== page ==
The following code is also Auto-Sklearn, but for regression work. It develops an autoML model to predict the House Prices dataset. It can find a model with RMSE of 28,130 from successful 16 algorithms out of the total 36 algorithms.

# Install and import packages !apt install -y build-essential swig curl !pip install auto-sklearn from autosklearn.regression import AutoSklearnRegressor # Create the AutoSklearnRegessor sklearn = AutoSklearnRegressor(time_left_for_this_task=3*60, per_run_time_limit=30, n_jobs=-1) # Fit the training data, y_train) # Sprint Statistics print(sklearn.sprint_statistics()) # Predict the validation data pred_sklearn = sklearn.predict(X_val) # Compute the RMSE rmse_sklearn=MSE(y_val, pred_sklearn)**0.5 print('RMSE: ' + str(rmse_sklearn))


Dataset name: 71040d02-c21a-11eb-803f-0242ac130202 Metric: r2 Best validation score: 0.888788 Number of target algorithm runs: 36 Number of successful target algorithm runs: 16 Number of crashed target algorithm runs: 1 Number of target algorithms that exceeded the time limit: 15 Number of target algorithms that exceeded the memory limit: 4 RMSE: 28130.17557050461 # Scatter plot true and predicted values plt.scatter(pred_sklearn, y_val, alpha=0.2) plt.xlabel('predicted') plt.ylabel('true value') plt.text(100000, 400000, 'RMSE: ' + str(round(rmse_sklearn))) plt.text(100000, 350000, 'MAE: ' + str(round(mean_absolute_error(y_val, pred_sklearn)))) plt.text(100000, 300000, 'R: ' + str(round(np.corrcoef(pred_sklearn, y_val)[0,1],2)))


# Scatter plot true and predicted values plt.scatter(pred_sklearn, y_val, alpha=0.2) plt.xlabel('predicted') plt.ylabel('true value') plt.text(100000, 400000, 'RMSE: ' + str(round(rmse_sklearn))) plt.text(100000, 350000, 'MAE: ' + str(round(mean_absolute_error(y_val, pred_sklearn)))) plt.text(100000, 300000, 'R: ' + str(round(np.corrcoef(pred_sklearn, y_val)[0,1],2)))

Fig. 2 Scatter plot from autoSklearnRegressor. Source: created by the author

So, do you think that Machine Learning Scientists/Engineers are still needed?

There are still other autoML packages to discuss, like Hyperopt–Sklearn, Tree-based Pipeline Optimization Tool (TPOT), AuroKeras, MLJAR, and so on. But, we will discuss them in part 2.

About Author

Connect with me here.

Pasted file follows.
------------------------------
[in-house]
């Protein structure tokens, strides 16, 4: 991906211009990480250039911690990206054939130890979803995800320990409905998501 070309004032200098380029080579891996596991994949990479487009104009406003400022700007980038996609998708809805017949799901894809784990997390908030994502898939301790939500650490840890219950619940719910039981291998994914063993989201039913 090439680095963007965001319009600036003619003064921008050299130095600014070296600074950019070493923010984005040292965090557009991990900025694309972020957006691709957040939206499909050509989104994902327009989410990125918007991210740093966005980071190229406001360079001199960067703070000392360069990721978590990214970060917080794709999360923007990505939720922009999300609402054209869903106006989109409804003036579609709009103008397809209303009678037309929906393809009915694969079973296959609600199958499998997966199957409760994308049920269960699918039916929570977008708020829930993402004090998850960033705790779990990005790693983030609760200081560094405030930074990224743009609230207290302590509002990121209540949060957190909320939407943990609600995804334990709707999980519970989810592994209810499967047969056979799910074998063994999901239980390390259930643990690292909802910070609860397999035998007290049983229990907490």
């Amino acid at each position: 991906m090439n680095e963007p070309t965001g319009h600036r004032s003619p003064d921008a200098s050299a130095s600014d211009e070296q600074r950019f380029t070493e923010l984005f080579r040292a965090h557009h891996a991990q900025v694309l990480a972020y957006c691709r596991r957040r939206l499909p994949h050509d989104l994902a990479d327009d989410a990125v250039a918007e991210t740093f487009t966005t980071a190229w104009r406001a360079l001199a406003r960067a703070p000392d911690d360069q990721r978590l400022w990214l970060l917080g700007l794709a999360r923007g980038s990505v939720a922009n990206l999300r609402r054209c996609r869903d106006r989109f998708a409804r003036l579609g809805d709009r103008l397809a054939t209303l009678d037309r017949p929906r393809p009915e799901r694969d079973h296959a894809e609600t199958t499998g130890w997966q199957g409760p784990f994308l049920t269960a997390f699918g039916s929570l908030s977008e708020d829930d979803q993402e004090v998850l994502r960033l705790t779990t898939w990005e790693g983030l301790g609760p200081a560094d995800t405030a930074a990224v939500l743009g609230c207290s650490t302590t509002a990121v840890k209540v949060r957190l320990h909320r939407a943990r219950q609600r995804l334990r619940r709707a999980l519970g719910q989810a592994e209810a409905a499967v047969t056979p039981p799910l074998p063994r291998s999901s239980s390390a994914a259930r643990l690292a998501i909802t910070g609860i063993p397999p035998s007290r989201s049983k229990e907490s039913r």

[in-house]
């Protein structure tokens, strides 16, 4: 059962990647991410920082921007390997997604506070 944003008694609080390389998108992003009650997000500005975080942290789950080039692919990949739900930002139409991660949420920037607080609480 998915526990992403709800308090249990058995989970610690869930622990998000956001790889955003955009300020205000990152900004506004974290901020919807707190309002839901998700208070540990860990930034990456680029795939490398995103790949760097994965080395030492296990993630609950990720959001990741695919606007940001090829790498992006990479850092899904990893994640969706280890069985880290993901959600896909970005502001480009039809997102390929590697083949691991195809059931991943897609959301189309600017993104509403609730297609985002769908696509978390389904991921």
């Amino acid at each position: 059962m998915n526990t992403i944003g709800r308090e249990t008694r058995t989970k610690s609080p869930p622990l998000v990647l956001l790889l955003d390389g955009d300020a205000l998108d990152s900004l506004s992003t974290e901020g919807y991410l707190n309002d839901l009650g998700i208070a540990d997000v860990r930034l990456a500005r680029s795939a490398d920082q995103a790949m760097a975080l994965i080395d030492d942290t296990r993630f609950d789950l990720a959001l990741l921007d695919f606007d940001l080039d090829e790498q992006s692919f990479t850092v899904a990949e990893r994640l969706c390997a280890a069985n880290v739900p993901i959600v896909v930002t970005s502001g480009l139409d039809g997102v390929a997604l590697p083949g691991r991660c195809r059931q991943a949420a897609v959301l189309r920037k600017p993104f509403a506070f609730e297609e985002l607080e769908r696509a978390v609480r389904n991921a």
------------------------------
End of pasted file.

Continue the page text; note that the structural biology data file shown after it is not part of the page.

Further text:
The media shown in this article are not owned by Analytics Vidhya and are used at the Author’s discretion.


Yahoo Pipes: Analyzing Digg, Part 1: By Submitter

For those of you that like to follow social media sites such as Digg, an easy analysis tool may be of some use to you. Yahoo Pipes lets you very quickly put together a suite of tools to organize a web feed’s items. In this example, I’m going to to sort the Digg homepage RSS feed by the submitter of each story.

To do that, we need to manipulate some of the content of the Digg feed using the Yahoo Pipes Regex (regular expressions) module. Otherwise, all the information we need is in the feed.

I’m not going to get into an elaborate discussion of regexes. Instead, I’ll just list what I’ve used in the screencast video. (If you’re familiar with regexes already, bear with me.)

^ – caret – match the beginning of a string.

$ – dollar – match the end of a string.

.* – dot star – match any sequence of characters.

^.*$ – match the entire string.

(^.*$) – match the entire string and save it in parameter 1, aka $1.

The Digg home page RSS feed has a number of fields/ variables that we can access in Yahoo Pipes. In this example, I’ve only used one:


Within Yahoo Pipes, to access it, we place braces (curly brackets) around it:


These are the steps I take in the video below.

Grab the Digg home page feed.

Insert the digg username (of the story submitter) in the item.title field’s values, at the beginning of the title, surrounded by square brackets.

Do the same with the item.y:title field. (This is probably redundant, but it’s not a big deal.)

Replace the item.description fields with nothing – i.e., an empty string. For our analysis, getting rid of the description reduces visual clutter in the results. It’s just easier to see only the title and submitter.

Sort the resulting manipulated feed by the item.title.

What we’re doing is taking a story title such as

Paris’ Sob Story


[RainbowPhoenix] Paris’ Sob Story

for each home page story. The string in the square brackets is the name of the Digg member that submitted the article. So ^.*$ matches “Paris’ Sob Story”, and the () brackets assigns this string to $1. Thus the Regex replace rule (^.*$) for item.title takes the very same title and inserts the current digg username in square brackets in front of the title.

[${digg:submitter.digg:username}] $1

Other than getting rid of the story description, this all we’re really doing, followed by a sort on the title values.

Yahoo Pipes modules used:

Fetch Feed




You can take my Digg by Submitter pipe, clone and tweak it to your heart’s content. Or wait for the next one. In the next part of this mini-series, we’ll sort the Digg homepage by category (and prove an Apple bias for the home page).

Update the detailed information about How We Built The Idb App – Part 1: Concept And Design on the website. We hope the article's content will meet your needs, and we will regularly update the information to provide you with the fastest and most accurate information. Have a great day!